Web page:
value above X in return for the initial premium (the call price). Therefore, at expiration, the po-
sition is worth at most X. The dashed line of Figure 14.9C is the net profit to the covered call.
Writing covered call options has been a popular investment strategy among institutional in-
vestors. Consider the managers of a fund invested largely in stocks. They might find it
appealing to write calls on some or all of the stock in order to boost income by the premiums
collected. Although they thereby forfeit potential capital gains should the stock price rise
Bodie’Kane’Marcus: V. Derivative Markets 14. Options Markets © The McGraw’Hill
Essentials of Investments, Companies, 2003
Fifth Edition




507
14 Options Markets


ST X ST X
TA B L E 14.2
ST ST
Payoff to a covered Payoff of stock
X)
call Payoff of call 0 (ST
ST X
Total




F I G U R E 14.9
Payoff
Value of a covered
call position at
expiration
A: Stock




ST
X

Payoff




ST
X


B: Written call




Payoff and profit




C: Covered call

Payoff
X


Profit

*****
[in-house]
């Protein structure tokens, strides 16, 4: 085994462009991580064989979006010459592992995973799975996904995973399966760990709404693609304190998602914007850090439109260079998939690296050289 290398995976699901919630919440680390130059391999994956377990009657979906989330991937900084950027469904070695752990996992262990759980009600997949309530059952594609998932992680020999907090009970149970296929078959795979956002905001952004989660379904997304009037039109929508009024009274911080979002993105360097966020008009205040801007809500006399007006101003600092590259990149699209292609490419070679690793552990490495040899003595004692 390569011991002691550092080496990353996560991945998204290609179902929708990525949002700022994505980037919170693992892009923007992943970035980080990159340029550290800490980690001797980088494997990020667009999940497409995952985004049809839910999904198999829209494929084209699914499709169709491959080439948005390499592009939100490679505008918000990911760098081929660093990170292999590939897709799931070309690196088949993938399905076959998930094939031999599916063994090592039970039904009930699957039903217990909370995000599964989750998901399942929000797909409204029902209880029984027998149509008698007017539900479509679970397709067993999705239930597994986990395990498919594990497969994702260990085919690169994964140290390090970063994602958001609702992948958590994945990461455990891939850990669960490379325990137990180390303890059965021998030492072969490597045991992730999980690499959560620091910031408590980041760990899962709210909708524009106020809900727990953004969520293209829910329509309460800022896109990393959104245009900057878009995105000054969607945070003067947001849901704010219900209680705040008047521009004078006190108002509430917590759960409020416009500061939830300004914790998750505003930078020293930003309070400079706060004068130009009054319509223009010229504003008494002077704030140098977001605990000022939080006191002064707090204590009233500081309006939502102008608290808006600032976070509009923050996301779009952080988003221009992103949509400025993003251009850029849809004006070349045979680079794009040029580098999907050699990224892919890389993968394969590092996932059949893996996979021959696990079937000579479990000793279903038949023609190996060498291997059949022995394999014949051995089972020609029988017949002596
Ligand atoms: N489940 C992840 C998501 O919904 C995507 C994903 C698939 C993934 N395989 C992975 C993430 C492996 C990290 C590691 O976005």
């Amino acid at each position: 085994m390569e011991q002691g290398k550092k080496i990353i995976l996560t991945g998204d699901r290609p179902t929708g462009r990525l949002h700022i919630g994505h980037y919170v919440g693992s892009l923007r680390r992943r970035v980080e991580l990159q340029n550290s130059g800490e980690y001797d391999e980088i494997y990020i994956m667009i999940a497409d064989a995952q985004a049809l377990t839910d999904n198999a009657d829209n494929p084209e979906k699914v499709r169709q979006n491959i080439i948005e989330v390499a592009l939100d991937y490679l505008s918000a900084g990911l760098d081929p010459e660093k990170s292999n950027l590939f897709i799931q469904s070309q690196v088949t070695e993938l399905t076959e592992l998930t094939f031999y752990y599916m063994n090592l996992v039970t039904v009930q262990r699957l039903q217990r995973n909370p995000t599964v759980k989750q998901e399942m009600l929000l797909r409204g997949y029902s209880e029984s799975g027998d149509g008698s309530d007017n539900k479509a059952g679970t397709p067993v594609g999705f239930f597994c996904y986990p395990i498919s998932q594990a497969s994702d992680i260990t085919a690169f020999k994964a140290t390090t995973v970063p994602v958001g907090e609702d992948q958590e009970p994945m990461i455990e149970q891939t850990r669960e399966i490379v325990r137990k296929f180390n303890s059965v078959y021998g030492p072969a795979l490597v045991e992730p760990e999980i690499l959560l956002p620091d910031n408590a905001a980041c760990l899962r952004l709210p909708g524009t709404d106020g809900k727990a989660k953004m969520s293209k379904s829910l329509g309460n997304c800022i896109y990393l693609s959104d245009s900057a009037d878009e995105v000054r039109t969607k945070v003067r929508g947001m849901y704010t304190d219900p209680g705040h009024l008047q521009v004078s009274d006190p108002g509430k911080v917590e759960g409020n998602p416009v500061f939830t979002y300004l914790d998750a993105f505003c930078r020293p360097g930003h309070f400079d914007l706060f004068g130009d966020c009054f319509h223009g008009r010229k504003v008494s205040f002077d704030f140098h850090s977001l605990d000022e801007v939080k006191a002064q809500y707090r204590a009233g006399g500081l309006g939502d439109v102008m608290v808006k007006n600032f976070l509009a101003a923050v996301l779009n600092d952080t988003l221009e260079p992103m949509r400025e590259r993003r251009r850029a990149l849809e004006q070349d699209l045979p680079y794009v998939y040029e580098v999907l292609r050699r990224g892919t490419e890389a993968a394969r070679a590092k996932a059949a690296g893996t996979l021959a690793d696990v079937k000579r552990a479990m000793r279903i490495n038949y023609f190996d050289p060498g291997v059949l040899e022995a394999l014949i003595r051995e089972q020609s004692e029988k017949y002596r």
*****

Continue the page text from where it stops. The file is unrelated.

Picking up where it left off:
ST
X

(S0 C)




above the exercise price, if they view X as the price at which they plan to sell the stock any-
way, then the call may be viewed as enforcing a kind of “sell discipline.” The written call
guarantees the stock sale will occur as planned.
Bodie’Kane’Marcus: V. Derivative Markets 14. Options Markets © The McGraw’Hill
Essentials of Investments, Companies, 2003
Fifth Edition




508 Part FIVE Derivative Markets


Assume a pension fund holds 1,000 shares of GXX stock, with a current price of $130 per
share. Suppose management intends to sell all 1,000 shares if the share price hits $140,
14.4 EXAMPLE and a call expiring in 90 days with an exercise price of $140 currently sells for $5. By writ-
ing 10 GXX call contracts (100 shares each) the fund can pick up $5,000 in extra income.
Covered Call
The fund would lose its share of profits from any movement of GXX stock above $140 per
share, but given that it would have sold its shares at $140, it would not have realized those
profits anyway.



Straddle A long straddle is established by buying both a call and a put on a stock, each with
straddle
the same exercise price, X, and the same expiration date, T. Straddles are useful strategies for in-
A combination of a
vestors who believe a stock will move a lot in price but are uncertain about the direction of the
call and a put, each
move. For example, suppose you believe an important court case that will make or break a com-
with the same
exercise price and pany is about to be settled, and the market is not yet aware of the situation. The stock will either
expiration date. double in value if the case is settled favorably or will drop by half if the settlement goes against
the company. The straddle position will do well regardless of the outcome because its value is